Comment: Making town best place to live, work and play is ultimate goal

Neil Crooks on Kirkcaldy High Street.
Neil Crooks on Kirkcaldy High Street.

In 2012 we produced the Time for Action report and the establishment of the Kirkcaldy’s Ambitions partnership to co-ordinate delivery.

Most of that plan was delivered and some of the actions like encouraging more housing in the town centre remain valid for the next five years. Concentration on tourism will feature more in the next five years and our history and heritage ancient and modern must become more visible.

Events such as the recent fireworks display and lantern parade, the new Hogmanay under canvas in the Town Square coming soon, Fife Pride, motor bikes and Highland Games on the beach, and Bavarian Beer and Music festival and the cultural Festival of Ideas in March 2018 attract thousands of people to the area and is a growth area for us.

The partnership includes Kirkcaldy4All, Kirkcaldy Civic Society, Fife Cultural Trust, Fife College, Adam Smith Global Foundation Fife Free Press and Fife Council and that group remains committed to the next five years.

• READ MORE: Kirkcaldy regeneration: Why these projects need to happen

However we will look to expand the partnership with further representation, including the Kings Theatre group for example.

Not all of the aspirations or ambitions are in public control so closer engagement with the private sector to help delivery will be a target for the new year.

We need to have stronger relations with the owners of The Mercat and the Postings and get clarity on their plans for the future.

I am encouraged by the planning application for the Mercat.

It could deliver the multiplex cinema we all want and the demolition of the old swimming pool.

It is another indicator of progress.

We are talking about a multi-million-pound proposal which would completely reinvigorate the town centre economy and that would be something which would make the new year very merry indeed.

Since the loss of Tesco, The Postings has seen a massive reduction in footfall, and the few remaining businesses have relatively short leases. The owners have been marketing the site towards continued retail but with little reaction from the market.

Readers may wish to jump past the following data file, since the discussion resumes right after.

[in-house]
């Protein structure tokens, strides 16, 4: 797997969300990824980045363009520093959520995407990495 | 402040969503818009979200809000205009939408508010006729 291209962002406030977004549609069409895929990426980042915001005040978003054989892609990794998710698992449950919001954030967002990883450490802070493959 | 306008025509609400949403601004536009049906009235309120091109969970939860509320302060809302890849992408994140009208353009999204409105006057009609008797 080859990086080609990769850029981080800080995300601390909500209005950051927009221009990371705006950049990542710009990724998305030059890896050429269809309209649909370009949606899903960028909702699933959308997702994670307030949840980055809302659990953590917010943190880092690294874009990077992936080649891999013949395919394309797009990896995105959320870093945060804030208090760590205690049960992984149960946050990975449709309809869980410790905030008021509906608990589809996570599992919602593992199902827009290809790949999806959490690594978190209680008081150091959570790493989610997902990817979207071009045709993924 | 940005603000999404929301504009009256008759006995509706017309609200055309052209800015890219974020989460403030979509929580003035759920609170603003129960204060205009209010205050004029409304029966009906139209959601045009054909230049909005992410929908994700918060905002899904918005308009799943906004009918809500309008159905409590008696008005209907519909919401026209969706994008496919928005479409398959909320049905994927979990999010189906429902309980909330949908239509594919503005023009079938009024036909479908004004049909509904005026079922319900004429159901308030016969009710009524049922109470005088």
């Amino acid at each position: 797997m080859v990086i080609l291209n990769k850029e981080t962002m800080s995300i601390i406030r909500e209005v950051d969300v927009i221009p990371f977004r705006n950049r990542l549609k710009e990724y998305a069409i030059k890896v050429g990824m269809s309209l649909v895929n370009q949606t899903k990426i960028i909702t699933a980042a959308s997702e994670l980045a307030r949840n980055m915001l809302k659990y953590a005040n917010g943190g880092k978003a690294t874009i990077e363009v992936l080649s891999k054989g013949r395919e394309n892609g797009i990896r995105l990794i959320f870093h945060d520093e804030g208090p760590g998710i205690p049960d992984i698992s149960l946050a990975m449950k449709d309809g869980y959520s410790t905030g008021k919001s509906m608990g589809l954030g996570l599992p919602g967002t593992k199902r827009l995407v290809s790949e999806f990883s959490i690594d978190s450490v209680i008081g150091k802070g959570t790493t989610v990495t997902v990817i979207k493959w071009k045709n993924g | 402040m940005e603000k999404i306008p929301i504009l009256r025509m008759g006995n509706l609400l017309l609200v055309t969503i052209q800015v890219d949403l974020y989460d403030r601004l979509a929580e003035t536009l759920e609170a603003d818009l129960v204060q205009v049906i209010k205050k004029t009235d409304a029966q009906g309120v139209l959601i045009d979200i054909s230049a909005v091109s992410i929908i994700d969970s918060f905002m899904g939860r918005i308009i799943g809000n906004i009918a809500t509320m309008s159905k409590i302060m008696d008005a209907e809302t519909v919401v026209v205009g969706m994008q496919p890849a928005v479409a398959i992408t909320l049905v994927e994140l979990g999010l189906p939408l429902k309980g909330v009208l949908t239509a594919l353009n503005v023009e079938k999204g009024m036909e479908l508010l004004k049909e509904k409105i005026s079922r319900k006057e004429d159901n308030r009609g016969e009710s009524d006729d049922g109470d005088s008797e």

Again it is not in public ownership but our Council Economic Development officers regularly engage with the owners as it is a key town centre site.

The old Co-op site remains a fenced eyesore suitable for multiple use and it would be great to see something positive happen at that location sooner rather than later.

The Kings Theatre proposal has been progressing albeit slowly but the Partnership is engaging in helping to strengthen the Board, and develop bids for funding.

A business plan is coming together and has been a serious consideration of the council’s plan to remove the dual carriageway at the Esplanade.

We will future-proof the access for the articulated lorries which accompany big stage productions and create some soft landscaping and car parking which will enhance the east end.

There is some momentum behind diverting traffic down Tolbooth Street from High Street with permanent cones. The area on High Street to Kirk Wynd would then be useable traffic-free space for on-street activity like busking or tables and chairs for outdoor coffee or ice cream on a sunny day.

The former BHS was purchased before the auction date. It is a confidence boost for the town centre to have this key site shovel-ready for business again.

The old Stagecoach garages have no future and we have been encouraging demolition for some time now.

The site is still earmarked for the hovercraft terminal but there appears little chance of that becoming a reality as Edinburgh City appears to have no appetite on its side of the Forth.

If the site is cleared then the views coming into the Esplanade from the west will be the full expanse of the Kirkcaldy Bay and waterfront. Add the Lidl development on the other side of the road and you begin to feel the new life breathing into town.

Fife Council’s continuing drive for affordable housing has seen the dereliction at the SMT garage replaced by housing on Victoria Road.

There is the massive former Nairn industrial site at Victoria Road also attracting developer interest, new Council housing at Overton Road and Beatty Crescent replacing derelict land, and the former power station site at Victoria Road is more attractive for developers with permission for the listed front facade to be demolished rather than retained.

That particular site development does sadden me as it is part of our industrial heritage but could and would have lain derelict for many more years due to the cost of saving the building for a developer. The site was on the market for £1 and there were no takers however I hope we can salvage something from the site as a reminder of the Kirkcaldy trams.

I hope to continue to work with partners old and new in the next five years, with continued Council resources being prioritised to Gallatown, Linktown, Templehall and the Castle area of Burntisland.

Making our area a better place to live work and play is ultimately the collective goal and despite all the challenges of budget cuts and austerity welfare reform and unemployment, if we work for the many and not for the few then hopefully local people and visitors will reap the benefit of our endeavours.

• Councillor Neil Crooks is Chairman of the Kirkcaldy Area Committee

If you were in charge, what would your plan be to retivalise our town centre – from the Basin to the harbour?

Which projects do you see as key to its future?

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